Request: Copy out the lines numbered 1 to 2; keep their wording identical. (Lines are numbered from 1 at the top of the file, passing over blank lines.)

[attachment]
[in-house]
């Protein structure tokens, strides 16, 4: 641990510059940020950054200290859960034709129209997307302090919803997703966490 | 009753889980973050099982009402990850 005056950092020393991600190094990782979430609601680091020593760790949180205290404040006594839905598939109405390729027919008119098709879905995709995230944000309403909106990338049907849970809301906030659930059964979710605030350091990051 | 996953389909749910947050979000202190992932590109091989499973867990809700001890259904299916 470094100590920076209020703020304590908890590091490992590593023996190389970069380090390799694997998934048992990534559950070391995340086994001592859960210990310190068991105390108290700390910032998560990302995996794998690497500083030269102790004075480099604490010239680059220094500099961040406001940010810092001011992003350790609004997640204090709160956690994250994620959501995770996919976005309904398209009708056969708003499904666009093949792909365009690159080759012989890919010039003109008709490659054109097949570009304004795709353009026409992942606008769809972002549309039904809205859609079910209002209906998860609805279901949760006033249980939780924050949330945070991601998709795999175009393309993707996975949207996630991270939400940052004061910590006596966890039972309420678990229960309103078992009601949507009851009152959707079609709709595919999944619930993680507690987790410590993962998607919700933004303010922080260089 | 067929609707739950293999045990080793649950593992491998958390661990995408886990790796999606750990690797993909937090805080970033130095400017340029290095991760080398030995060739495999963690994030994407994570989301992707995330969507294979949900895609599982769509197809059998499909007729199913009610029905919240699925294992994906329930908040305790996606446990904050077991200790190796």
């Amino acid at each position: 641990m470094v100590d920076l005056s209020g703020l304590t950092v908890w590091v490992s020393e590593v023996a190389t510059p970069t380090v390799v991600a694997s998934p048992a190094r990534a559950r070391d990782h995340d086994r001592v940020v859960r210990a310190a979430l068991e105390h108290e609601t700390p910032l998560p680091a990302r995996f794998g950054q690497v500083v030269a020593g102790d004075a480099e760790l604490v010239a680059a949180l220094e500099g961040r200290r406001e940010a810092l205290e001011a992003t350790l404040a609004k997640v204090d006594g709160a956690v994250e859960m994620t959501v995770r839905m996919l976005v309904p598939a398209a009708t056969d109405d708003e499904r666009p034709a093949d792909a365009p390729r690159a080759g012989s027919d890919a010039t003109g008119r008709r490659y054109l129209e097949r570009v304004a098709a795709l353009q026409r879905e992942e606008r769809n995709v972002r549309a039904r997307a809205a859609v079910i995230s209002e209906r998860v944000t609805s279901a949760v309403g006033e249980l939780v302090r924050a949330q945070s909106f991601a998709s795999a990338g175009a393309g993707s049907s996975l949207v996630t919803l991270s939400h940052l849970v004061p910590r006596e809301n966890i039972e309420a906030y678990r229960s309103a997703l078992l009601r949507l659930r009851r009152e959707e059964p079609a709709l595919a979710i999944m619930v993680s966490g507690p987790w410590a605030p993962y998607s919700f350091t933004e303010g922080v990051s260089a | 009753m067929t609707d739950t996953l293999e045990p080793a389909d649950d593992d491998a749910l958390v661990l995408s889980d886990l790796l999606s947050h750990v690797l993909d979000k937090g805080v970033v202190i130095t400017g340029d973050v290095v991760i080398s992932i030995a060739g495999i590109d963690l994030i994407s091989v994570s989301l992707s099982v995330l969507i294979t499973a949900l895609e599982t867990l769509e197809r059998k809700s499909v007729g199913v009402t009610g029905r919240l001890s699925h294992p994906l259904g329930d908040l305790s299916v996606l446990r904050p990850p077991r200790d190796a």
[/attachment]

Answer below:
[in-house]
């Protein structure tokens, strides 16, 4: 641990510059940020950054200290859960034709129209997307302090919803997703966490 | 009753889980973050099982009402990850 005056950092020393991600190094990782979430609601680091020593760790949180205290404040006594839905598939109405390729027919008119098709879905995709995230944000309403909106990338049907849970809301906030659930059964979710605030350091990051 | 996953389909749910947050979000202190992932590109091989499973867990809700001890259904299916 470094100590920076209020703020304590908890590091490992590593023996190389970069380090390799694997998934048992990534559950070391995340086994001592859960210990310190068991105390108290700390910032998560990302995996794998690497500083030269102790004075480099604490010239680059220094500099961040406001940010810092001011992003350790609004997640204090709160956690994250994620959501995770996919976005309904398209009708056969708003499904666009093949792909365009690159080759012989890919010039003109008709490659054109097949570009304004795709353009026409992942606008769809972002549309039904809205859609079910209002209906998860609805279901949760006033249980939780924050949330945070991601998709795999175009393309993707996975949207996630991270939400940052004061910590006596966890039972309420678990229960309103078992009601949507009851009152959707079609709709595919999944619930993680507690987790410590993962998607919700933004303010922080260089 | 067929609707739950293999045990080793649950593992491998958390661990995408886990790796999606750990690797993909937090805080970033130095400017340029290095991760080398030995060739495999963690994030994407994570989301992707995330969507294979949900895609599982769509197809059998499909007729199913009610029905919240699925294992994906329930908040305790996606446990904050077991200790190796």